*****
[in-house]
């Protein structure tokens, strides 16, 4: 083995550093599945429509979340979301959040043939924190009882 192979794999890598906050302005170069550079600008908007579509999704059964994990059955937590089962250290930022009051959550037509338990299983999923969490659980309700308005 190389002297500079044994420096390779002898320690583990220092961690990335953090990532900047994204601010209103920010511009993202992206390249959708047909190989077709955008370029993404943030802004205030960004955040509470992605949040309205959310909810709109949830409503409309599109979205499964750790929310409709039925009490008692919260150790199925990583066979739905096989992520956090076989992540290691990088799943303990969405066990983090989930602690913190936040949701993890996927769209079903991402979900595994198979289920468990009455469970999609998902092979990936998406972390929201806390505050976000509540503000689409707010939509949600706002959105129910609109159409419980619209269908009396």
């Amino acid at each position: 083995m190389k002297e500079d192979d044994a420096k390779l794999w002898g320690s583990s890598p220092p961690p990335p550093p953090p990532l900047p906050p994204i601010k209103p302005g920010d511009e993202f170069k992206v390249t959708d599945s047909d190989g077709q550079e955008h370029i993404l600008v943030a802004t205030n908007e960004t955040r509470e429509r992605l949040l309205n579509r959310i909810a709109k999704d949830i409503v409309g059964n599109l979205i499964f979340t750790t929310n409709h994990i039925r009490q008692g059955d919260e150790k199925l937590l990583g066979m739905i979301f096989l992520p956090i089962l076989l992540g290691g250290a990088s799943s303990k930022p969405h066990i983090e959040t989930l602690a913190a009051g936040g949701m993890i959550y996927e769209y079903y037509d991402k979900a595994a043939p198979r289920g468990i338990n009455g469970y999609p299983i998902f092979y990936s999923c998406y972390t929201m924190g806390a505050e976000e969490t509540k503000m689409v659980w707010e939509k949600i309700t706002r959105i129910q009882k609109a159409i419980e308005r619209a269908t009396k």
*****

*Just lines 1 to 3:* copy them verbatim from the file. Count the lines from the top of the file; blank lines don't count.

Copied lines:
[in-house]
């Protein structure tokens, strides 16, 4: 083995550093599945429509979340979301959040043939924190009882 192979794999890598906050302005170069550079600008908007579509999704059964994990059955937590089962250290930022009051959550037509338990299983999923969490659980309700308005 190389002297500079044994420096390779002898320690583990220092961690990335953090990532900047994204601010209103920010511009993202992206390249959708047909190989077709955008370029993404943030802004205030960004955040509470992605949040309205959310909810709109949830409503409309599109979205499964750790929310409709039925009490008692919260150790199925990583066979739905096989992520956090076989992540290691990088799943303990969405066990983090989930602690913190936040949701993890996927769209079903991402979900595994198979289920468990009455469970999609998902092979990936998406972390929201806390505050976000509540503000689409707010939509949600706002959105129910609109159409419980619209269908009396």
């Amino acid at each position: 083995m190389k002297e500079d192979d044994a420096k390779l794999w002898g320690s583990s890598p220092p961690p990335p550093p953090p990532l900047p906050p994204i601010k209103p302005g920010d511009e993202f170069k992206v390249t959708d599945s047909d190989g077709q550079e955008h370029i993404l600008v943030a802004t205030n908007e960004t955040r509470e429509r992605l949040l309205n579509r959310i909810a709109k999704d949830i409503v409309g059964n599109l979205i499964f979340t750790t929310n409709h994990i039925r009490q008692g059955d919260e150790k199925l937590l990583g066979m739905i979301f096989l992520p956090i089962l076989l992540g290691g250290a990088s799943s303990k930022p969405h066990i983090e959040t989930l602690a913190a009051g936040g949701m993890i959550y996927e769209y079903y037509d991402k979900a595994a043939p198979r289920g468990i338990n009455g469970y999609p299983i998902f092979y990936s999923c998406y972390t929201m924190g806390a505050e976000e969490t509540k503000m689409v659980w707010e939509k949600i309700t706002r959105i129910q009882k609109a159409i419980e308005r619209a269908t009396k």